On-farm events give consumers the opportunity to learn about modern dairy production.
July 22, 2019 – Author: Paola Bacigalupo Sanguesa, Michigan State University Extension
A while ago I wrote an article to encourage dairy farms to host tours and open houses, with the goal of bridging the gap between today’s consumers and agriculture, and most importantly, to show them how well farmers take care of their animals. Considering the recent controversy around the dairy industry, now is a good time to welcome the public to your dairy to demonstrate all the care and dedication that cows receive on dairy farms around the country.
As an MSU Extension dairy educator, I had the pleasure to help with multiple tours last year. In two of these events, I was the resource person in the milking parlor. I had a short speech that I gave to every group of visitors, where I included the number of cows in milk, the number and duration of visits to the milking parlor, how a cow spends her time during the day, daily milk production (in gallons) and more. A few visitors were surprised to learn that cows do not have the milking units attached all the time, some were impressed by how calm the cows were while in the parlor, and many were fascinated watching the cows leave the parlor. I guess that being in parlors so many times has affected my capacity for amazement. Things that we take for granted in seeing working farms and animals everyday are impressive to those who have not had the same opportunities.
Still not convinced hosting visitors is a good idea? Here are some statistics and survey results from two events that show the impact of dairy tours.
The Preston Farms ice cream social is an annual event that is planned and organized entirely by family members and usually has around 100 volunteers on the day of the event. Last year, more than 1,400 people came to the event and for almost half of those surveyed (44%), it was their first time on a dairy farm. Only 6% were from out of state, but they represented 6 different states including Illinois, Indiana, North Carolina, Ohio, Texas, and Washington.
The family members and volunteers served 78 gallons of ice cream and provided hundreds of pint bottles of milk. Visitors enjoyed these delicious dairy products as well as being able to ask questions, visit the educational stations and ride on the hay wagon.
In 2018, the Hood family hosted a Breakfast on the Farm (BOTF) event that attracted 2,296 visitors and volunteers. This was the second time that the family has hosted this type of event. In Michigan, Breakfast on the Farm is a program of Michigan State University Extension. Extension staff members help the host family and planning committee with the organization and execution of the event.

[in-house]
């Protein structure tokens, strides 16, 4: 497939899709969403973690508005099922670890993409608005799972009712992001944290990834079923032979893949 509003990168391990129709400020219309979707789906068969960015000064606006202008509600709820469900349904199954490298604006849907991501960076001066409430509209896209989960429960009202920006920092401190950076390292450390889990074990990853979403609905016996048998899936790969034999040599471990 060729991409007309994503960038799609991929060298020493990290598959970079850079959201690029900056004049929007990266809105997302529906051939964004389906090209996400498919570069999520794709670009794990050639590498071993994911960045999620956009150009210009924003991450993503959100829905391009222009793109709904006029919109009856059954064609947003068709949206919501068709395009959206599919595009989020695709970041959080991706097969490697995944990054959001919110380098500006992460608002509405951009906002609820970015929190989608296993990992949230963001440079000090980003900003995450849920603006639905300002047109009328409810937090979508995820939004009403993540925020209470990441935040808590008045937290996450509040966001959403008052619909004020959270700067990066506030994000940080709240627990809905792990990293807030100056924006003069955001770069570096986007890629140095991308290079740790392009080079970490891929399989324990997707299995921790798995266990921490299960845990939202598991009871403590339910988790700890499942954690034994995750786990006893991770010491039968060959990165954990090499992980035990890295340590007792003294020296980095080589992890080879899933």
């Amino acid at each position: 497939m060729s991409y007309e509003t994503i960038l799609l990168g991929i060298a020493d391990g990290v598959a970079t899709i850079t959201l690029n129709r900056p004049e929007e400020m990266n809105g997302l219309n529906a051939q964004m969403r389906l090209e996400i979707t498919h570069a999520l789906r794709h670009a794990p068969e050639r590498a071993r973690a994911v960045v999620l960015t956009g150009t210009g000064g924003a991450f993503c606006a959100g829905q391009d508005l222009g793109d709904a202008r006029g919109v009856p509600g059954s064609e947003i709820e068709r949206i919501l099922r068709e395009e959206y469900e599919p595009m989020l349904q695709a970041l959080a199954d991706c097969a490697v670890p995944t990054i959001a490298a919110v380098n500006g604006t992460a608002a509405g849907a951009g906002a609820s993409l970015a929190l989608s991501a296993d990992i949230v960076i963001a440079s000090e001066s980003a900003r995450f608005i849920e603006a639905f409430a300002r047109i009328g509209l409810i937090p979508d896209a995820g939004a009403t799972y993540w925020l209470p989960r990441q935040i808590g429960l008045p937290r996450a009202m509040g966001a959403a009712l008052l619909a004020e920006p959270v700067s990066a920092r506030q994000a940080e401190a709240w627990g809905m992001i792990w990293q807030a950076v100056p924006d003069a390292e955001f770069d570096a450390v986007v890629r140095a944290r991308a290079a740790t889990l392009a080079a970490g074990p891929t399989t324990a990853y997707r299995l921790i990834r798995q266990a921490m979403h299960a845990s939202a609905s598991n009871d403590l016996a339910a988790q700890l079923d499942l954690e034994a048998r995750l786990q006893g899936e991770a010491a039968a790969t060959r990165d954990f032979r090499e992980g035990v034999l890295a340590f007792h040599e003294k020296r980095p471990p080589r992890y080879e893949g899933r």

One of the major goals of BOTF is to offer the opportunity to visit a modern farm to consumers who have never been on a farm, and for this event, 37% were first-time visitors. Almost 70% of the people who completed the survey agreed that their level of confidence in Michigan dairy farmers increased and 61% agreed that as a result of the tour, they were likely to buy more milk or dairy products.
One of the educational stations at this BOTF offered information about GMO (genetically modified organisms) crops, and as a result, over half (53%) of those surveyed indicated that they have a better understanding of why farmers use GMO crops.
The survey also looked at changes in impressions before and after the tour. Before the tour, 67% of first-time visitors indicated that farmers will do the right thing when caring for food-producing animals. This percentage jumped to 91.4% after the tour. Before the tour, 66% of first-time
visitors indicated that farms are providing adequate housing for animals. This percent jumped to 89% after the tour. With regards to caring for the environment, 66% of first-time visitors had a high or very high level of trust that farmers would do the right thing when caring for the environment before the tour. After the visit, 87.7% of first-time visitors indicated the same.
During BOTF, hundreds of questions were answered by farmers, Extension educators and industry representatives with knowledge and expertise in the field, having a positive impact on the visitors. For more information about BOTF, visit www.breakfastonthefarm.com.
Opening your farm to the general public, no matter the size of the group, will require extra work and patience, but the benefit of the interaction with those consumers can be vast. Michigan State University Extension educators and program coordinators are available to encourage and assist you with on-farm educational events. For more information, contact Paola Sanguesa Bacigalupo, dairy educator at (517) 279-5419 or at firstname.lastname@example.org. For information about Breakfast on the Farm, contact Mary Dunckel, ag literacy educator, at (989) 354-9875 or email@example.com or Ashley Kuschel, BOTF coordinator, at (586) 469-7616 or firstname.lastname@example.org.
This article was published by Michigan State University Extension. For more information, visit http://www.msue.msu.edu. To have a digest of information delivered straight to your email inbox, visit http://www.msue.msu.edu/newsletters. To contact an expert in your area, visit http://expert.msue.msu.edu, or call 888-MSUE4MI (888-678-3464).